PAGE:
Along with the fast development of network technology and the rapid growth of network equipment, the data throughput is sharply increasing. To handle the problem of backhaul bottleneck in cellular network and satisfy people's requirements about latency, the network architecture like information-centric network (ICN) intends to proactively keep limited popular content at the edge of network based on predicted results. Meanwhile, the interactions between the content (e.g., deep neural network models, Wikipedia-alike knowledge base) and users could be regarded as a dynamic bipartite graph. In this paper, to maximize the cache hit rate, we leverage an effective dynamic graph neural network (DGNN) to jointly learn the structural and temporal patterns embedded in the bipartite graph. Furthermore, in order to have deeper insights into the dynamics within the evolving graph, we propose an age of information (AoI) based attention mechanism to extract valuable historical information while avoiding the problem of message staleness. Combining this aforementioned prediction model, we also develop a cache selection algorithm to make caching decisions in accordance with the prediction results. Extensive results demonstrate that our model can obtain a higher prediction accuracy than other state-of-the-art schemes in two real-world datasets. The results of hit rate further verify the superiority of the caching policy based on our proposed model over other traditional ways.
Modern communications are usually designed to pursue a higher bit-level precision and fewer bits required to transmit a message. This article rethinks these two major features and introduces the concept and advantage of semantics that characterizes a new kind of semantics-aware communication mechanism, incorporating both the semantic encoding and the semantic communication problem. Within the unified framework, we analyze the underlying defects of existing semantics-aware techniques and establish a confidence-based distillation mechanism for the joint semantics-noise coding (JSNC) problem, and a reinforcement learning (RL)-powered semantic communication paradigm that endows a system the ability to convey the semantics instead of pursuing the bit level accuracy. On top of these technical contributions, this work provides a new insight to understand how the semantics are processed and represented in a semantics-aware coding and communication system, and verifies the significant benefits of doing so.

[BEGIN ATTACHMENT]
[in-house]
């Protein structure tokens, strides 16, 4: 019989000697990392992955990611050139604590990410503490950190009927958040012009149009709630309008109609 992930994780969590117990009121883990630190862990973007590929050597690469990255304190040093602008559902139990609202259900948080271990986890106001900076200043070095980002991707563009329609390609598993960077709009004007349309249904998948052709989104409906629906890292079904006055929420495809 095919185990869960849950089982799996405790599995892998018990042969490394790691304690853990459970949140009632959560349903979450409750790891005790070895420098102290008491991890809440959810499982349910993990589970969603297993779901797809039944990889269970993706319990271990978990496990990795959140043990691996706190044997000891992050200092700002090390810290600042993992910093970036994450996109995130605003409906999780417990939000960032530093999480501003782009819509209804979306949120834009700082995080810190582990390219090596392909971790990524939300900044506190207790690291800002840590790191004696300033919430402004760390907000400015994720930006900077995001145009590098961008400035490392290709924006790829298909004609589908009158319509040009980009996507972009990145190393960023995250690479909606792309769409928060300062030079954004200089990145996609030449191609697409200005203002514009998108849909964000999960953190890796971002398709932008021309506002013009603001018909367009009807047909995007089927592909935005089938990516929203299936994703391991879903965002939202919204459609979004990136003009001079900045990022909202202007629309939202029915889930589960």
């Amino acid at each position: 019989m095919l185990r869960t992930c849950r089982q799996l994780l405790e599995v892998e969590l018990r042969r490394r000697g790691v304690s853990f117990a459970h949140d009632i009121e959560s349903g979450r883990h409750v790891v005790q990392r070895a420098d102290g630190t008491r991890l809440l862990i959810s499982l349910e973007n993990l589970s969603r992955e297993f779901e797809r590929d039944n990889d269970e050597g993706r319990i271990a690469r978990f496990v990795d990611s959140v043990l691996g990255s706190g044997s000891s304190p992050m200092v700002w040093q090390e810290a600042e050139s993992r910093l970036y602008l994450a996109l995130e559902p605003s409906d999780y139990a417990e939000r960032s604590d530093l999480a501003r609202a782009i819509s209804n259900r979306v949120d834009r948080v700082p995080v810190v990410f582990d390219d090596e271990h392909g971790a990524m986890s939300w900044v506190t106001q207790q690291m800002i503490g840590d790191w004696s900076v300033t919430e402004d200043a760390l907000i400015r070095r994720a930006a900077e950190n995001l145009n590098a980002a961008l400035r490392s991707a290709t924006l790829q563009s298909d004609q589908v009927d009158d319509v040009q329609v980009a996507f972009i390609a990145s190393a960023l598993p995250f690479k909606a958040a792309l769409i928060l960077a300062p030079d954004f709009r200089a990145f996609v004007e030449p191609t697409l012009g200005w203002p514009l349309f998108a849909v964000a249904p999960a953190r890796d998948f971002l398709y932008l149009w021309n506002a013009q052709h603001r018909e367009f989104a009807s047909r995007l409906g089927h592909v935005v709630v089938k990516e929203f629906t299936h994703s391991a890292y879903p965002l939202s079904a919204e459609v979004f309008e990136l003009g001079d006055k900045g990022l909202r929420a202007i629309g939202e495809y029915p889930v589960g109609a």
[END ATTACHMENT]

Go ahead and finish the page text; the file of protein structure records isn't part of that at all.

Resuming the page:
Most existing person re-identification (ReID) methods have good feature representations to distinguish pedestrians with deep convolutional neural network (CNN) and metric learning methods. However, these works concentrate on the similarity between encoder output and ground-truth, ignoring the correlation between input and encoder output, which affects the performance of identifying different pedestrians. To address this limitation, We design a Deep InfoMax (DIM) network to maximize the mutual information (MI) between the input image and encoder output, which doesn't need any auxiliary labels. To evaluate the effectiveness of the DIM network, we propose end-to-end Global-DIM and Local-DIM models. Additionally, the DIM network provides a new solution for cross-dataset unsupervised ReID issue as it needs no extra labels. The experiments prove the superiority of MI theory on the ReID issue, which achieves the state-of-the-art results.